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Brazil

Day 53: Rio de Janeiro

Michael Palin - BrazilMaracanã Stadium, known simply to Brazilians as the Maracanã, is one of the most iconic names in world football. It is the beating heart of a nation obsessed with the sport. One day in 1950 the heart nearly stopped beating. It was the final of the first World Cup to be held in Brazil. Acknowledging its importance, Rio had invested in the largest football stadium ever built, and their ambition seemed to have paid off when 199,854 people (still the world record attendance at a football match) were packed in for the match. Brazil had coasted through the early rounds and the final was expected to be a formality. But their opponents, Uruguay, had not read the script. First they equalized the Brazilian goal, then, at exactly 4.33 on the afternoon of 16 July 1950, they went into a 2-1 lead. The vast crowd fell silent. According to Alex Bellos, in his book Futebol, the Uruguayan goal scorer Ghiggia recollected years later, 'Only three people have... silenced the Maracanã. Frank Sinatra, Pope John Paul II and me.' Brazil were beaten in their own home. The psychological effect extended far beyond the football fraternity. It was a national disaster. The writer José Lins do Rego saw in it the confirmation of something preordained: 'it stuck in my head that we really were a luckless people, a nation deprived of the great joys of victory, always pursued by bad luck, by the meanness of destiny.'

The second World Cup final to be played in Brazil will take place on 13 July 2014, and it will be in the Maracanã again. Today I catch a glimpse of the great stadium, but only from a visitor area. The pitch that saw the Great Silence is full of trucks and cranes and diggers as the Maracanã undergoes a £270 million facelift. When the wonderful sweeping amphitheatre reopens in February 2013 it will have been reduced to a capacity of a mere 80,000, but they will enjoy state-of- the-art comfort. Meanwhile the closest you can get to the glory days of Brazilian football is a Visitors' Centre mock-up of the Calçada da Fama, the Pavement of Fame, where living legends like Zico, Pelé and Jairzinho have left an imprint of their bare feet.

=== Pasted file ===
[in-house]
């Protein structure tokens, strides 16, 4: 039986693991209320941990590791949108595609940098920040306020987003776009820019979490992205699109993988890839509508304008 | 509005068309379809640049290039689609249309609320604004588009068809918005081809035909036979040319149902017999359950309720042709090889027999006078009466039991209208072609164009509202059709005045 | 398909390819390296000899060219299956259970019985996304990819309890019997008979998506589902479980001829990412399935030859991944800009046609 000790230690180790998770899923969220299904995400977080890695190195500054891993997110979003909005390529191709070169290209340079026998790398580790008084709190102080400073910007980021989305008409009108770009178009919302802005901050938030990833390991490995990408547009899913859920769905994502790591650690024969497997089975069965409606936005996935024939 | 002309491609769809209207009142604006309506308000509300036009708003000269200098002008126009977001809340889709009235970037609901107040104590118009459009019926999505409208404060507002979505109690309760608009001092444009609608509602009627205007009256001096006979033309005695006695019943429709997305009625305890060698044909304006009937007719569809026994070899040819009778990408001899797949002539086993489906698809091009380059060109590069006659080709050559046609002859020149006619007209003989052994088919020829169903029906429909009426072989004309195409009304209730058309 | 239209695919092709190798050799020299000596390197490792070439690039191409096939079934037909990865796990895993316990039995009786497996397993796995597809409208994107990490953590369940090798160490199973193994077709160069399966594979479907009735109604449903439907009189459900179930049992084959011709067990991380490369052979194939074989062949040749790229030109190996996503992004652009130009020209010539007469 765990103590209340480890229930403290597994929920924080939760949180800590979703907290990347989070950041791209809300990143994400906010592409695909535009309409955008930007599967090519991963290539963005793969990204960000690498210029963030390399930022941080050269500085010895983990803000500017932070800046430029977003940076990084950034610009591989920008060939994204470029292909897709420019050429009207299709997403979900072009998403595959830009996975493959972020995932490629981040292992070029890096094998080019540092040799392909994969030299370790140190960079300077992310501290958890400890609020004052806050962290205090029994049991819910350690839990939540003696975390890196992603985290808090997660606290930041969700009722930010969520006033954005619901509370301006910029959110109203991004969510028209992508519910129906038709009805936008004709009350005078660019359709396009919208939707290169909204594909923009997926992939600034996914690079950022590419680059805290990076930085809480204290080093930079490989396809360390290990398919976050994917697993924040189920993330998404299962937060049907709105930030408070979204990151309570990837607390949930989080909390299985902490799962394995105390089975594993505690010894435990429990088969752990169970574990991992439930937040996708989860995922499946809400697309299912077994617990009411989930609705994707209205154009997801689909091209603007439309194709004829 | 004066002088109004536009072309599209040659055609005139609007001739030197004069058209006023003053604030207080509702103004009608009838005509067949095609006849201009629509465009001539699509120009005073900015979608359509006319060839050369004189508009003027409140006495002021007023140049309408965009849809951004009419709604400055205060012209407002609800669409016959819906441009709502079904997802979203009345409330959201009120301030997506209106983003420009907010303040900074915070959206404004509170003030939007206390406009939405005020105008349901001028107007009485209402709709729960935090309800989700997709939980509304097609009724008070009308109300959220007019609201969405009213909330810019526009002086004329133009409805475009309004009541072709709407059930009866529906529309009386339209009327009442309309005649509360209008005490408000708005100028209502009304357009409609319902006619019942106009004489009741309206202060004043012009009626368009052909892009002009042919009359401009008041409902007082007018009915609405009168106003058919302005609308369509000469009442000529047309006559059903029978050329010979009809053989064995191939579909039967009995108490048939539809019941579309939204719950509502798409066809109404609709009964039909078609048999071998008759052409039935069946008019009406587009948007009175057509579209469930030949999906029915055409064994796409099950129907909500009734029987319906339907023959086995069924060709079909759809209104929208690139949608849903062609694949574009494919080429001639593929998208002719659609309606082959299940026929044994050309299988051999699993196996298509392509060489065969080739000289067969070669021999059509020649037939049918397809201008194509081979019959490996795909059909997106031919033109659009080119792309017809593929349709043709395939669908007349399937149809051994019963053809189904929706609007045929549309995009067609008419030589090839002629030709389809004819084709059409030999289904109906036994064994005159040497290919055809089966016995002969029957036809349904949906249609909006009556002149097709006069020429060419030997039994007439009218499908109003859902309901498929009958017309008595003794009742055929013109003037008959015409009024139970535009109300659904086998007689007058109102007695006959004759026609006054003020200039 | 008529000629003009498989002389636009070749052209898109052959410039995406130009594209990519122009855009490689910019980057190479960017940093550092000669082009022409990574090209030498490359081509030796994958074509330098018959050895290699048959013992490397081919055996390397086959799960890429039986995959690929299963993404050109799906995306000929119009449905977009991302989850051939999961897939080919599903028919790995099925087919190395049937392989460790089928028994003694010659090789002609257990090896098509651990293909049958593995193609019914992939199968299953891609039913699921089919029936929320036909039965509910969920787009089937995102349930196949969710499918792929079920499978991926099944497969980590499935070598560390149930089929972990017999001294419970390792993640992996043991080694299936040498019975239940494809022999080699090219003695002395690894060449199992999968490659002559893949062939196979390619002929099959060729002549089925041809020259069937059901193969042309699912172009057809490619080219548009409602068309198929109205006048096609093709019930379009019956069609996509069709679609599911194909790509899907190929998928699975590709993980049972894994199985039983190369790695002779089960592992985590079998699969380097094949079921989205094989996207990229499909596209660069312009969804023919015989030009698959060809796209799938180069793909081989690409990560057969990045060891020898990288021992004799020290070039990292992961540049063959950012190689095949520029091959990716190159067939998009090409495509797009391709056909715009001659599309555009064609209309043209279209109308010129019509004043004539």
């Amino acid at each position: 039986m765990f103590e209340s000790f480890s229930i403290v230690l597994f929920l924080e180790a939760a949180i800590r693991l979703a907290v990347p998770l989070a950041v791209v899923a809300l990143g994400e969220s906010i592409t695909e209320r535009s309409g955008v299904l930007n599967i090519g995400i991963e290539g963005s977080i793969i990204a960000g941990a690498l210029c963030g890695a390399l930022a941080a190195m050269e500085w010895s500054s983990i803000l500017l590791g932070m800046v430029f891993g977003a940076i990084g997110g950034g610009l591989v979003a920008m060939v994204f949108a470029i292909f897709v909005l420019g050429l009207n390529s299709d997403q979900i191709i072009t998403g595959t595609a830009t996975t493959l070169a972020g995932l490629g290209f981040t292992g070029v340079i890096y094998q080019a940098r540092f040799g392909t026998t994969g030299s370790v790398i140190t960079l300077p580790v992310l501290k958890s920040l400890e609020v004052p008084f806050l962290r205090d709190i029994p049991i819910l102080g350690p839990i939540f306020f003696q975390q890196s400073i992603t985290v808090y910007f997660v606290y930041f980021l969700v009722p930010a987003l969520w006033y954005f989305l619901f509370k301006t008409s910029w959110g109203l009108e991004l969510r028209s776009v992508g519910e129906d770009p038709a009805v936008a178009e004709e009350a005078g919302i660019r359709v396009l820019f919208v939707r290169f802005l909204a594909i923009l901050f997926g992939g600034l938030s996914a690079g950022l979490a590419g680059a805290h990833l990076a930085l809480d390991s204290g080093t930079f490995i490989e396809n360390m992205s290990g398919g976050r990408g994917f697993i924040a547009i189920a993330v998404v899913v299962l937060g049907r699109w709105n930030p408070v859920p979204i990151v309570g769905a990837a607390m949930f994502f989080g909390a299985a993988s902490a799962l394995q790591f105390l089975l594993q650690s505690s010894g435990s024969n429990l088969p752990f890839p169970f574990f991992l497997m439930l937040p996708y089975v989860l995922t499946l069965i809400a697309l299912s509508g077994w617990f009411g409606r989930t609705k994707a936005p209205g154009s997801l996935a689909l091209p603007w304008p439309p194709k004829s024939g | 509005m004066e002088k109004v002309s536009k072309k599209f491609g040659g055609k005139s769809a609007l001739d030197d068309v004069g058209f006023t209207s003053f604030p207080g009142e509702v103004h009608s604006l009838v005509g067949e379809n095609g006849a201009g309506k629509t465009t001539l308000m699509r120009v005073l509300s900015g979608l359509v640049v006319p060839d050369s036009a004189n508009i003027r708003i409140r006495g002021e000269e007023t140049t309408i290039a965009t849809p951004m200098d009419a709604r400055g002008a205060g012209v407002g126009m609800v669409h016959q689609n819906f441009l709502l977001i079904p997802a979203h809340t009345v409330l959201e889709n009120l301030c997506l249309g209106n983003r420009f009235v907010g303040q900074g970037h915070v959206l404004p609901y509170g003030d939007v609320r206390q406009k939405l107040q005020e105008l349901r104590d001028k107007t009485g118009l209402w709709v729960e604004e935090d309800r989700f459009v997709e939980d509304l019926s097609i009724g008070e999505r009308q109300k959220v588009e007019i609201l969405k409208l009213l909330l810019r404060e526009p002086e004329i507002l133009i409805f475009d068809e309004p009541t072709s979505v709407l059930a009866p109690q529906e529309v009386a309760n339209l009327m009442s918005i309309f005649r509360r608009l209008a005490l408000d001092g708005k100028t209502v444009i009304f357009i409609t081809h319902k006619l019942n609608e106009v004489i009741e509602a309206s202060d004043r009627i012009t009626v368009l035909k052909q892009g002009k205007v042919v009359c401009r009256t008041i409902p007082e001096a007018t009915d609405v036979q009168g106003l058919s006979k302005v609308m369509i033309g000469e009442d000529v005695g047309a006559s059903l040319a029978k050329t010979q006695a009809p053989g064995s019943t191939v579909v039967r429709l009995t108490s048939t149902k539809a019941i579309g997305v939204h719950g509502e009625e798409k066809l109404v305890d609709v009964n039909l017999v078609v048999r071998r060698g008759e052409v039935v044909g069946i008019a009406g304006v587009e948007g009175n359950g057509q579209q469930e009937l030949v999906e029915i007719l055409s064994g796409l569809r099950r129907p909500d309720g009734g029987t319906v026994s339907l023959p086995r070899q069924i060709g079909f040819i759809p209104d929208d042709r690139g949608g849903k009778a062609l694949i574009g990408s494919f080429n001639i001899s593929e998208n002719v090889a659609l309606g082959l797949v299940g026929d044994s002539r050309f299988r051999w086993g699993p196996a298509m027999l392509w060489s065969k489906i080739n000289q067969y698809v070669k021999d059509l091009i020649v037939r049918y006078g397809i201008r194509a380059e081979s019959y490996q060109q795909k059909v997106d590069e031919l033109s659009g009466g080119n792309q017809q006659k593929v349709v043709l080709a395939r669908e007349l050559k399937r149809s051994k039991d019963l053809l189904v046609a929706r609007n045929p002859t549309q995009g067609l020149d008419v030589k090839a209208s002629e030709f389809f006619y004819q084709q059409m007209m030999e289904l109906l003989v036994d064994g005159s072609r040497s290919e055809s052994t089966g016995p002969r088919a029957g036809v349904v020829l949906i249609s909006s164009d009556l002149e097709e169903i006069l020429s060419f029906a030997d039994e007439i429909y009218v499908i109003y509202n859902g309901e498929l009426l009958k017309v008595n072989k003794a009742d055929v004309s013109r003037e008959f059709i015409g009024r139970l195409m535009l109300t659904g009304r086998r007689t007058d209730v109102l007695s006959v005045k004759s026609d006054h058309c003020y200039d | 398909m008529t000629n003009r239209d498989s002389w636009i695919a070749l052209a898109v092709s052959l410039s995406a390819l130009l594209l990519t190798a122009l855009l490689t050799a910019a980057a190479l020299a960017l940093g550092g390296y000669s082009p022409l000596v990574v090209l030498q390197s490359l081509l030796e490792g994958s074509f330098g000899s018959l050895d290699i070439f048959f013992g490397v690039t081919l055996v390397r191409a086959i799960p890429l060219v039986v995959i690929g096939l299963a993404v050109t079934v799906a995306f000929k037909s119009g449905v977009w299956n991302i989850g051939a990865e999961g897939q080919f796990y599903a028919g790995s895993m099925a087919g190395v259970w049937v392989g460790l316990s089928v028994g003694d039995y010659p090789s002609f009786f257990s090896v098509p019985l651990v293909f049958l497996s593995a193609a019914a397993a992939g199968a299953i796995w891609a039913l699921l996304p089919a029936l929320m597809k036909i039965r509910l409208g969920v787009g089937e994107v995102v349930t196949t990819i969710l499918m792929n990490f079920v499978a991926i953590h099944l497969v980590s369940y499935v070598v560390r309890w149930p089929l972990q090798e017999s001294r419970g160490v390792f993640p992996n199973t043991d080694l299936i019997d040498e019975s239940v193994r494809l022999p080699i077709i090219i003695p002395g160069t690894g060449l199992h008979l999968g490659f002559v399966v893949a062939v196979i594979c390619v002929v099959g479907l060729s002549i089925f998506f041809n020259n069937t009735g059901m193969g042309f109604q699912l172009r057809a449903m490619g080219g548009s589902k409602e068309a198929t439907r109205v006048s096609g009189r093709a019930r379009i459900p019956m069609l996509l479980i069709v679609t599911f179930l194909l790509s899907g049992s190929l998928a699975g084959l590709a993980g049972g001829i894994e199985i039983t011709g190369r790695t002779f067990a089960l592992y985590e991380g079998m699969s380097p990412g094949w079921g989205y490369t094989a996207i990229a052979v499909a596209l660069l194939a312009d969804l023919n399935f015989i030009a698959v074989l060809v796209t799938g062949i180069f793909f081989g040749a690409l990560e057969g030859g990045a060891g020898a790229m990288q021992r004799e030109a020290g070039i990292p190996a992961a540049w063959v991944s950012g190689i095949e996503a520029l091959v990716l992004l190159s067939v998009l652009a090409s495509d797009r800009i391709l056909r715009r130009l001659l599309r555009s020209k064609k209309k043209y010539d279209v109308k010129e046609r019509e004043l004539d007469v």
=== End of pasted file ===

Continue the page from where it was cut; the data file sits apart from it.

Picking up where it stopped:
It seems inconceivable, though ominously possible, that another national tragedy could take place in Rio in 2014. Brazil and soccer success are still inextricably linked. This is, after all, the country of Roza FC, the only team in the world entirely made up of transvestites, and of seventeen-year-old Milene Domingues, the 'keepy-uppy' phenomenon who kept a ball in the air for nine hours and six minutes. It's also the country where commentators vie for who can stretch the single word 'Goal!' out the longest. With Tim Vickery, an English football journalist who's lived in Brazil since the 1980s, I went to watch commentator André Henning, who screamed a superhuman twenty-three- second 'G...o....a...l!' and without pulling a breath went straight into the rest of his patter. He tells me the record for the single word is held by a Romanian at twenty-nine seconds. Try it, it's not as easy as you think.

To help put football in Brazil in perspective, Tim takes me round to the Fluminense Football Club, one of the four big clubs of Rio – the others being Botafogo, Vasco da Gama (the first to introduce black players) and Flamengo, currently the most successful.

At the turn of the century one Charles Miller, son of a Scots engineer who'd come to Brazil to build railways, arrived in Rio and brought some footballs with him. Thanks to Miller and the local British contingent, Rio became the birthplace of Brazilian football. Fluminense was founded in 1902 by a wealthy Anglo-Brazilian called Oscar Cox. He and his friends saw it as much as a social club as a football club and it was always associated with the elite. And there is still the feeling that it's a club for the better-off.
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PALIN'S GUIDES

  • Series: Brazil
  • Chapter: Day 53: Rio de Janeiro
  • Country/sea: Brazil
  • Place: Rio de Janeiro
  • Book page no: 219

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